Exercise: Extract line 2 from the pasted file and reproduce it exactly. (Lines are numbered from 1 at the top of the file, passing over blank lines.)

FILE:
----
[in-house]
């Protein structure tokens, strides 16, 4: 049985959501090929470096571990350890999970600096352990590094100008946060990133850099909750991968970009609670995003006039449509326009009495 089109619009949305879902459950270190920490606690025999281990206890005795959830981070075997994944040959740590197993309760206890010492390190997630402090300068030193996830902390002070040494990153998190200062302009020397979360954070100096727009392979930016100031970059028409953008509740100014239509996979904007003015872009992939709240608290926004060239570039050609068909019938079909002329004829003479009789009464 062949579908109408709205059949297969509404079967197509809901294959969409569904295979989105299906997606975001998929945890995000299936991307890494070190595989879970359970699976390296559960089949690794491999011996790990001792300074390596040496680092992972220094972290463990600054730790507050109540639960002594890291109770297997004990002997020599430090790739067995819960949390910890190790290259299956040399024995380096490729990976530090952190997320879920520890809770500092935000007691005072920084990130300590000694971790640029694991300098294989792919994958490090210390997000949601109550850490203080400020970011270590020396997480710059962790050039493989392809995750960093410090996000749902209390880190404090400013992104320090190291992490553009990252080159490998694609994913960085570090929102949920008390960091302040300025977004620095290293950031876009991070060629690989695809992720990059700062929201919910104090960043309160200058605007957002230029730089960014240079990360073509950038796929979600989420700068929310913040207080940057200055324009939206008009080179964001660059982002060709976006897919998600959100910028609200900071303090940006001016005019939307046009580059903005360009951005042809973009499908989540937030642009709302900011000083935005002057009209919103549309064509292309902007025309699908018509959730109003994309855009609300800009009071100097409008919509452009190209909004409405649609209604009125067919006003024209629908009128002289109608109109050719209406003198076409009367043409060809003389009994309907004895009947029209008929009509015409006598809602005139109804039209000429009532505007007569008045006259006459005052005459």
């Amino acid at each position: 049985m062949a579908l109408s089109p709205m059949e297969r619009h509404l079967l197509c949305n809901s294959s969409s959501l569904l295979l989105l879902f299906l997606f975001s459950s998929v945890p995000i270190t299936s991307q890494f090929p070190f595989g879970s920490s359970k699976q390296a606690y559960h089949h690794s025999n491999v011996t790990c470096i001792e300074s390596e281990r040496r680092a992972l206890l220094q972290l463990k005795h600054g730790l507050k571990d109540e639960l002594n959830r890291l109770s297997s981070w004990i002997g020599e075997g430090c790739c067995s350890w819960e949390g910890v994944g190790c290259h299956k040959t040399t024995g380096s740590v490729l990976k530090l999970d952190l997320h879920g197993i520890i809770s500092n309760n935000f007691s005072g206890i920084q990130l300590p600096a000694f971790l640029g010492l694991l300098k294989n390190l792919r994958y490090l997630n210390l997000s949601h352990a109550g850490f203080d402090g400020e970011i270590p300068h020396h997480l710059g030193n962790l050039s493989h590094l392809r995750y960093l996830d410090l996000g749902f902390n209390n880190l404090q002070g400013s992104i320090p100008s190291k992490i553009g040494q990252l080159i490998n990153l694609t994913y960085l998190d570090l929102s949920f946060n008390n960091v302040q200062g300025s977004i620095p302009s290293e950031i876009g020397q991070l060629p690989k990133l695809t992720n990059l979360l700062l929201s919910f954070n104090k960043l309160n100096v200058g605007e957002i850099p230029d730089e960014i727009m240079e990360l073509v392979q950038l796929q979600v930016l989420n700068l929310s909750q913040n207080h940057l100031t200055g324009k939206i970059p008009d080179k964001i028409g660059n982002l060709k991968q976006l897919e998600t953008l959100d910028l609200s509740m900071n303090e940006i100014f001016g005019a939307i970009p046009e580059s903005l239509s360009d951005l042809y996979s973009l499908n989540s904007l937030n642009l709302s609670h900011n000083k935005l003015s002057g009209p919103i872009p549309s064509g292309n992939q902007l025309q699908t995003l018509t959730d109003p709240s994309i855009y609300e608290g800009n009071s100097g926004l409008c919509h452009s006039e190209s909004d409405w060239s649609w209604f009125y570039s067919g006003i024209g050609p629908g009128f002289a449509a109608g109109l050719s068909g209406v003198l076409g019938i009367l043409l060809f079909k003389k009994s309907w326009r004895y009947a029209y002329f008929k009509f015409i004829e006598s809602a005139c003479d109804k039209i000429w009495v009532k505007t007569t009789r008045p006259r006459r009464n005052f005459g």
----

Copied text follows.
């Protein structure tokens, strides 16, 4: 049985959501090929470096571990350890999970600096352990590094100008946060990133850099909750991968970009609670995003006039449509326009009495 089109619009949305879902459950270190920490606690025999281990206890005795959830981070075997994944040959740590197993309760206890010492390190997630402090300068030193996830902390002070040494990153998190200062302009020397979360954070100096727009392979930016100031970059028409953008509740100014239509996979904007003015872009992939709240608290926004060239570039050609068909019938079909002329004829003479009789009464 062949579908109408709205059949297969509404079967197509809901294959969409569904295979989105299906997606975001998929945890995000299936991307890494070190595989879970359970699976390296559960089949690794491999011996790990001792300074390596040496680092992972220094972290463990600054730790507050109540639960002594890291109770297997004990002997020599430090790739067995819960949390910890190790290259299956040399024995380096490729990976530090952190997320879920520890809770500092935000007691005072920084990130300590000694971790640029694991300098294989792919994958490090210390997000949601109550850490203080400020970011270590020396997480710059962790050039493989392809995750960093410090996000749902209390880190404090400013992104320090190291992490553009990252080159490998694609994913960085570090929102949920008390960091302040300025977004620095290293950031876009991070060629690989695809992720990059700062929201919910104090960043309160200058605007957002230029730089960014240079990360073509950038796929979600989420700068929310913040207080940057200055324009939206008009080179964001660059982002060709976006897919998600959100910028609200900071303090940006001016005019939307046009580059903005360009951005042809973009499908989540937030642009709302900011000083935005002057009209919103549309064509292309902007025309699908018509959730109003994309855009609300800009009071100097409008919509452009190209909004409405649609209604009125067919006003024209629908009128002289109608109109050719209406003198076409009367043409060809003389009994309907004895009947029209008929009509015409006598809602005139109804039209000429009532505007007569008045006259006459005052005459």